In the spirit of our recent password primer article, we spotlight an AO tutorial on social engineering. "What does social engineering have to do with password protection?" you may ask.
It turns out that instead of pouring processing power into cracking a password, an intruder is just as likely to phone an employee, pose as an IT staffer and glean a user/pass combo without breaking a sweat.
Do you want an outsider to muck around your payroll records or client accounts?
As intrusion prevention systems proliferate and grow in sophistication, attackers will resort to more creative ways of getting their foot in the virtual door. Increasingly, this means exploiting the quirks in human behavior. Accordingly, a comprehensive security policy should encompass a wide range of factors, both online and off.
Learn some of the tricks attackers (corporate spies?) use to gain a foothold onto your network. Also learn how to combat these crooks and turn your entire staff into fearless protectors of your company's data!
Direct link to this week's spotlight thread:
Sales Call or Social Engineering?
AntiOnline member jdenny provides a compelling look at how intruders are letting their fingers do the walking, but not across a keyboard...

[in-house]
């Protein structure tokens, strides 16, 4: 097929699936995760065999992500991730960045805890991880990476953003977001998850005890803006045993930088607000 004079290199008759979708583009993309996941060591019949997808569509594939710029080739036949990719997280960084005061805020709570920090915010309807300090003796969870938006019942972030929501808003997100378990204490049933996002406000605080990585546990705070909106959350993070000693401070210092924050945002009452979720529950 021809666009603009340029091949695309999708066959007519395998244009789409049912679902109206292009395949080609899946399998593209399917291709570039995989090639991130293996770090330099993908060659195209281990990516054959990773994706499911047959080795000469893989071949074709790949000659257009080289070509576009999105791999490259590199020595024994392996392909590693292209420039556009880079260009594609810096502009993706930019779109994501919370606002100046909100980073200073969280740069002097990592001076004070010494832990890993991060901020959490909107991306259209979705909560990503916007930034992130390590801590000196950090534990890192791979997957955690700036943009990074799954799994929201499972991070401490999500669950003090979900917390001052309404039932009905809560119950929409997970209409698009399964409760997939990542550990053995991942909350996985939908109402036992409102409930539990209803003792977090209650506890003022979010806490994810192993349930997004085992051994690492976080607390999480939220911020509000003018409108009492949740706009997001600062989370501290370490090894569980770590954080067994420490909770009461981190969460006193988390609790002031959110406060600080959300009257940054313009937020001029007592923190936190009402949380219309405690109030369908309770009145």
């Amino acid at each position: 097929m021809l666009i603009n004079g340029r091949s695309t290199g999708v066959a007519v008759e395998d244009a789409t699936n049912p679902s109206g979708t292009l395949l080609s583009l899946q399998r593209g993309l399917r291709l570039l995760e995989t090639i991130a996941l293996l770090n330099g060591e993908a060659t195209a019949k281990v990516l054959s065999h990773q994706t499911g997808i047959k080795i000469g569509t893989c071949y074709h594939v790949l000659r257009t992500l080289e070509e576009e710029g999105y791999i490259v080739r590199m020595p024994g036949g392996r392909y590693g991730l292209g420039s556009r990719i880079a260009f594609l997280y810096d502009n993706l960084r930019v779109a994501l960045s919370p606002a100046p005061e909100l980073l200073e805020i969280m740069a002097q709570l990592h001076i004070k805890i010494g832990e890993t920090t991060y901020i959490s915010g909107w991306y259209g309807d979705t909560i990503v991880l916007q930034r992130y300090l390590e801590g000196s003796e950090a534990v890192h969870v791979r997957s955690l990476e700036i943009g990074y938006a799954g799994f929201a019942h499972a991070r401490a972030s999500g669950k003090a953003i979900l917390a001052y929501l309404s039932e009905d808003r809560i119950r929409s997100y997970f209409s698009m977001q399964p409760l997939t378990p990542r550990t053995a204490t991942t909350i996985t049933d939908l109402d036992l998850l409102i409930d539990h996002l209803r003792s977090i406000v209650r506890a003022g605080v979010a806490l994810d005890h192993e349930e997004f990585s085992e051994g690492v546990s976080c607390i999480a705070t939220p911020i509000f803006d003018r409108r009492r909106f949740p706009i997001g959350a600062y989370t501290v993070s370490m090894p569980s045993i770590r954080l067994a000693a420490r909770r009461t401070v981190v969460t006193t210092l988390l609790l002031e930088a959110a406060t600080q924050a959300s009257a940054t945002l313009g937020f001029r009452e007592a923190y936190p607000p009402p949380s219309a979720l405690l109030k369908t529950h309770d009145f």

social engineering /n./
Term used among crackers and samurai for cracking techniques that rely on weaknesses in wetware rather than software; the aim is to trick people into revealing passwords or other information that compromises a target system's security. Classic scams include phoning up a mark who has the required information and posing as a field service tech or a fellow employee with an urgent access problem.
Why is social engineering so effective?
In his presentation titled "Human Security Issues: Managing People and Defending Against Social Engineering," Gartner analyst Rich Mogull said that people are, by nature, unpredictable and susceptible to persuasion and manipulation. Social engineering is the most difficult security issue to manage and he said that most IT departments do a poor job of combating the threat.jdenny even references another AO thread that doubles as a great case study.
Sales Call or Social Engineering: Recent post from an AO Member. http://www.antionline.com/showthrea...threadid=231663Of course, there are several more helpful links, among those an the official word from CERT. Read the rest of this thread here.
Palemoon was noticing red alert lines on his Firewall GUI indicating attempts to access a port scan from a company, when a very nice sounding woman called him and told him that she's from the very company he was watching. Read what he has done in responding such a bogus "sales call".
What is AntiOnline?
AntiOnline (AO) is home to many of the most popular network security discussion forums online. Here, participants engage in candid, thought-provoking and enlightening exchanges on security hazards and how to protect your systems against them.
We invite you to join the AO community (it's free!), share your wisdom and learn a few things in the process. Stay tuned as Enterprise IT Planet spotlights the eye-opening discussions and expert participants that have helped make AO the "go to" online resource for network security.